I have seen and photographed this trestle before. It is located between Grafton and Philippi, West Virginia, and is on a rail line that is still in use. It soars many feet above the marshy valley below, curving as it makes its way from one hill to the next. I do not know any history of this stretch of rail or why it was decided to build the long trestle instead of descending to the valley floor, unless the marsh just made that an impractical option.
The early morning fog provided ethereal light for photos of the marching, massive pylons on which the trestle depends.
Before we left, I stopped to listen and soak in the morning. Birdsong I did not recognize filled the air, perhaps from water birds hidden in the marsh. This area is the Pleasants Creek Wildlife Management Area and I wondered if birdwatchers often came here to listen and to spot the shy inhabitants.
This last photo is so ghostly that it calls out for a "haint" tale. A railroad story seems especially fitting, don't you think? This story is based on a small suggestion of a story in the Weirton, WV newspaper last week. Sometimes when the story is so sketchy, a storyteller has to imagine what might have happened, which is what I have done in the following tale.
In a small coal town in West Virginia, a young man walked along the tracks at night, on his way home from a late night of overtime at the mines. Jim could have walked by road, but the railroad tracks were a direct path to his house, which was located only a few hundred feet from the passing tracks. Often the rumble of the trains would rattle the windows of his home, and sometimes a dish would fall and shatter in the kitchen.
Jim didn't mind the noise and shaking too much, because the trains meant coal was being shipped out and that was a good thing. It meant job security and a secure home for his family. As long as he didn't get hurt, that is. He carried the danger of working in the mine in the back of his mind always and was diligent about following any safety procedures he could to help prevent any accident that might leave him injured or, worse, dead.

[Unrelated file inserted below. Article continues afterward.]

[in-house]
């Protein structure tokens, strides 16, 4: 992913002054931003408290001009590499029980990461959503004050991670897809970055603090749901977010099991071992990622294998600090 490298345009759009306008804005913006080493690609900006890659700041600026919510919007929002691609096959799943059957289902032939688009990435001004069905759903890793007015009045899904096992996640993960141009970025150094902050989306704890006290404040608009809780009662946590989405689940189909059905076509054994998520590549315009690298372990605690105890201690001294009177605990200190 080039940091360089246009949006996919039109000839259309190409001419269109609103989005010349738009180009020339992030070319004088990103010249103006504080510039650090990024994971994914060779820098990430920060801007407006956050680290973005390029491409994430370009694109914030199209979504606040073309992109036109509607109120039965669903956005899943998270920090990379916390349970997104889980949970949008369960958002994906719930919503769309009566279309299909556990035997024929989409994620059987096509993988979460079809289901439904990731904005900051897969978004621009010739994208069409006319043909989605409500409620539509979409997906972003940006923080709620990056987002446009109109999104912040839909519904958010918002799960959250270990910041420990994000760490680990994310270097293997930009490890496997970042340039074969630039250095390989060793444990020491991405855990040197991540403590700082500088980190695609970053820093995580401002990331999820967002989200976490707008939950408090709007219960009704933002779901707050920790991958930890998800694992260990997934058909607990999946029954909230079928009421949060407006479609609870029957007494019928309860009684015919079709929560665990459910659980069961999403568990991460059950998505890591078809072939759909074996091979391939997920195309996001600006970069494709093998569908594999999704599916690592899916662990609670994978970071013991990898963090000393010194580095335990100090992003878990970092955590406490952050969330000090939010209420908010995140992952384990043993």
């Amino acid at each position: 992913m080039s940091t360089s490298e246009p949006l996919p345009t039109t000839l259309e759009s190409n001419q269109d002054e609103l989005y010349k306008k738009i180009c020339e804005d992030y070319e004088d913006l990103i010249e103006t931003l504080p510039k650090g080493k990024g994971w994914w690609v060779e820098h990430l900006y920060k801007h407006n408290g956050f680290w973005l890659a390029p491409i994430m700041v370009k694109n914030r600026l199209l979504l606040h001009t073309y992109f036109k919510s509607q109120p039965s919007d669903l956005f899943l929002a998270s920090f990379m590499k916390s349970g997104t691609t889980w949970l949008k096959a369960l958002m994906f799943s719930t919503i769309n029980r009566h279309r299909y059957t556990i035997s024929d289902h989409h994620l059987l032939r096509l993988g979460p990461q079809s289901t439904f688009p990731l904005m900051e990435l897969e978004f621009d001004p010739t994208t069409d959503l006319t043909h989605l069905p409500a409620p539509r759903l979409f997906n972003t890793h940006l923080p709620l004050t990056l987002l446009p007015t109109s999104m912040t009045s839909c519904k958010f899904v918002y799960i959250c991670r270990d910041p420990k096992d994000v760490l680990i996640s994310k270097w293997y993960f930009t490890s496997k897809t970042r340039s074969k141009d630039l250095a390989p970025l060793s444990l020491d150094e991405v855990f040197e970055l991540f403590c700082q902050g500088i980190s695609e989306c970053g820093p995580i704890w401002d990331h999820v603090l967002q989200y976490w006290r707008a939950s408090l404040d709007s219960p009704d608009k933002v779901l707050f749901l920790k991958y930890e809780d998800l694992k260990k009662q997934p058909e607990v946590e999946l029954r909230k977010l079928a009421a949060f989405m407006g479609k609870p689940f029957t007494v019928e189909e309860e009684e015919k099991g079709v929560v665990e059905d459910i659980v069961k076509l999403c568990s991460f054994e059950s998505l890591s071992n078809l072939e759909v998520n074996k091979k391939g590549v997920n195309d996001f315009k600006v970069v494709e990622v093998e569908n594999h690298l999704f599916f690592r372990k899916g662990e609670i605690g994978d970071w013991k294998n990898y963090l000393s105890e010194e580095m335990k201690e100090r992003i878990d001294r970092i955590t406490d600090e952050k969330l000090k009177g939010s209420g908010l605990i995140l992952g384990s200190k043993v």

This night, he was bone tired. His shoulders slumped as if carrying the weight of tons of black coal on them. His clothes were black with coal dust, and so was his face and his hands. He trudged homeward, mulling over the shift he had just worked and wondering who had called off sick so he'd had to work over. Not that he minded. Overtime was good money, and Jim was always glad to get it.
He never heard the train approach. Perhaps his mind was so busy with its own thoughts, or maybe he was so tired he walked in his sleep. By the time the engineer saw the young man, it was too late. Pulling the brake with all his might, the engineer shouted, "Get off the tracks! get off the tracks!" as if the young man would hear him over the screaming of metal of metal.
There was no thud, no sound at all when the train struck Jim, flinging his body far out into the darkness beyond the tracks. The train's crew jumped off as soon as the train stopped, and soon found the young man's lifeless body. Two little children and a young mother were left alone that night.
Years later, another man walking home along the tracks saw someone moving ahead of him. The walker looked tired and his clothing was filthy with coal dust. The rumble of an approaching train warned Henry to get off the tracks, but the walker ahead of him continued to walk on, oblivious of the train. In horror, Henry saw the train strike the walker and saw the man's body fly off into the darkness. The train never slowed.
Henry ran into the station to report what he had seen, but the clerk saw his face and said, "Don't worry. he's not really there. That's just young Jim, walking home to his family again. He's been doing that every year on this day--same time when he was hit and killed by a train. You're not the first to see him and you won't be the last."
Henry thought about Jim every day after that night. He could not get the sight of the train hitting the young man out of his mind. The following year, he returned to the tracks on the anniversary of Jim's death. He waited by the tracks and watched the trains rush by. Around midnight he saw once again the tired, slumped shoulders of Jim in his coal-stained clothing walking ahead of him along the tracks.
This time Henry rushed ahead, screaming, "Get off the tracks! Get off the tracks! The train is coming!" The walker turned and the man saw a skeletal, haggard face. He fell back in fright, but continued to yell, "The train is coming! The train is coming!"
The walker seemed to shake himself, as if waking, and jumped from the tracks just as the train rushed past. As Henry watched, the walker faded from sight. Young Jim had been saved at last, and he was never seen again.
The story of Screaming Jenny comes from the Harper's Ferry region of West Virginia, where many ghosts reportedly are still in residence.
From Marion County, WV comes the story of a young man traveled to Texas to discover a ghost train instead of the relative he expected to meet.
Probably the most widely known railroad ghost in West Virginia, The Silver Run Tunnel ghost is one that trainmen still talk about.